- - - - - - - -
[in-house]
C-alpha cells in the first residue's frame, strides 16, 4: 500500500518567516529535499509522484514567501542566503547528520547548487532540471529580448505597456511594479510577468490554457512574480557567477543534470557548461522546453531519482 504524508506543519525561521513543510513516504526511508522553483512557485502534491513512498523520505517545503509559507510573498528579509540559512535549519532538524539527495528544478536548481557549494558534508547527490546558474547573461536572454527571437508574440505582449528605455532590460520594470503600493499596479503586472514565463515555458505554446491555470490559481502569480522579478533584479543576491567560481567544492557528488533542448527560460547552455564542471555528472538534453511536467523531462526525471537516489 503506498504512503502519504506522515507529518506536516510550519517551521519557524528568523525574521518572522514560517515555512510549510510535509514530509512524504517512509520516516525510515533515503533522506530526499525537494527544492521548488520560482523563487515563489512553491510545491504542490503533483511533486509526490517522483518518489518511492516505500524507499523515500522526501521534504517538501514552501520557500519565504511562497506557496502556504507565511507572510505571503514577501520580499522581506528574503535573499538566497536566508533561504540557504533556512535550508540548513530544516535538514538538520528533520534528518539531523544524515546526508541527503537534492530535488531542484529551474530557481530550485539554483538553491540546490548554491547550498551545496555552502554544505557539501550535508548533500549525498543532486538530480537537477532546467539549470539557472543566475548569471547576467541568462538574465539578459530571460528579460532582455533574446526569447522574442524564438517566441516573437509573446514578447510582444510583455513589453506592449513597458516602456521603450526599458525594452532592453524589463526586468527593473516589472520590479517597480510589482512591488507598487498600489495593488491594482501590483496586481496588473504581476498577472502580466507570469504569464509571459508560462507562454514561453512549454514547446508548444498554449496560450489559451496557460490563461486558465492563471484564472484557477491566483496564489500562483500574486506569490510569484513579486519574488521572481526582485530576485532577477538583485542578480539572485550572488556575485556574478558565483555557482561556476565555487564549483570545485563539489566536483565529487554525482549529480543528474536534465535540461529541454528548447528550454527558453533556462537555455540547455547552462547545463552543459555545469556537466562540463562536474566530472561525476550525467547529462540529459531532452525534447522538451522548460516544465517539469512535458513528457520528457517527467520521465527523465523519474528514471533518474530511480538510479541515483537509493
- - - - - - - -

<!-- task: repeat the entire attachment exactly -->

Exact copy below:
[in-house]
C-alpha cells in the first residue's frame, strides 16, 4: 500500500518567516529535499509522484514567501542566503547528520547548487532540471529580448505597456511594479510577468490554457512574480557567477543534470557548461522546453531519482 504524508506543519525561521513543510513516504526511508522553483512557485502534491513512498523520505517545503509559507510573498528579509540559512535549519532538524539527495528544478536548481557549494558534508547527490546558474547573461536572454527571437508574440505582449528605455532590460520594470503600493499596479503586472514565463515555458505554446491555470490559481502569480522579478533584479543576491567560481567544492557528488533542448527560460547552455564542471555528472538534453511536467523531462526525471537516489 503506498504512503502519504506522515507529518506536516510550519517551521519557524528568523525574521518572522514560517515555512510549510510535509514530509512524504517512509520516516525510515533515503533522506530526499525537494527544492521548488520560482523563487515563489512553491510545491504542490503533483511533486509526490517522483518518489518511492516505500524507499523515500522526501521534504517538501514552501520557500519565504511562497506557496502556504507565511507572510505571503514577501520580499522581506528574503535573499538566497536566508533561504540557504533556512535550508540548513530544516535538514538538520528533520534528518539531523544524515546526508541527503537534492530535488531542484529551474530557481530550485539554483538553491540546490548554491547550498551545496555552502554544505557539501550535508548533500549525498543532486538530480537537477532546467539549470539557472543566475548569471547576467541568462538574465539578459530571460528579460532582455533574446526569447522574442524564438517566441516573437509573446514578447510582444510583455513589453506592449513597458516602456521603450526599458525594452532592453524589463526586468527593473516589472520590479517597480510589482512591488507598487498600489495593488491594482501590483496586481496588473504581476498577472502580466507570469504569464509571459508560462507562454514561453512549454514547446508548444498554449496560450489559451496557460490563461486558465492563471484564472484557477491566483496564489500562483500574486506569490510569484513579486519574488521572481526582485530576485532577477538583485542578480539572485550572488556575485556574478558565483555557482561556476565555487564549483570545485563539489566536483565529487554525482549529480543528474536534465535540461529541454528548447528550454527558453533556462537555455540547455547552462547545463552543459555545469556537466562540463562536474566530472561525476550525467547529462540529459531532452525534447522538451522548460516544465517539469512535458513528457520528457517527467520521465527523465523519474528514471533518474530511480538510479541515483537509493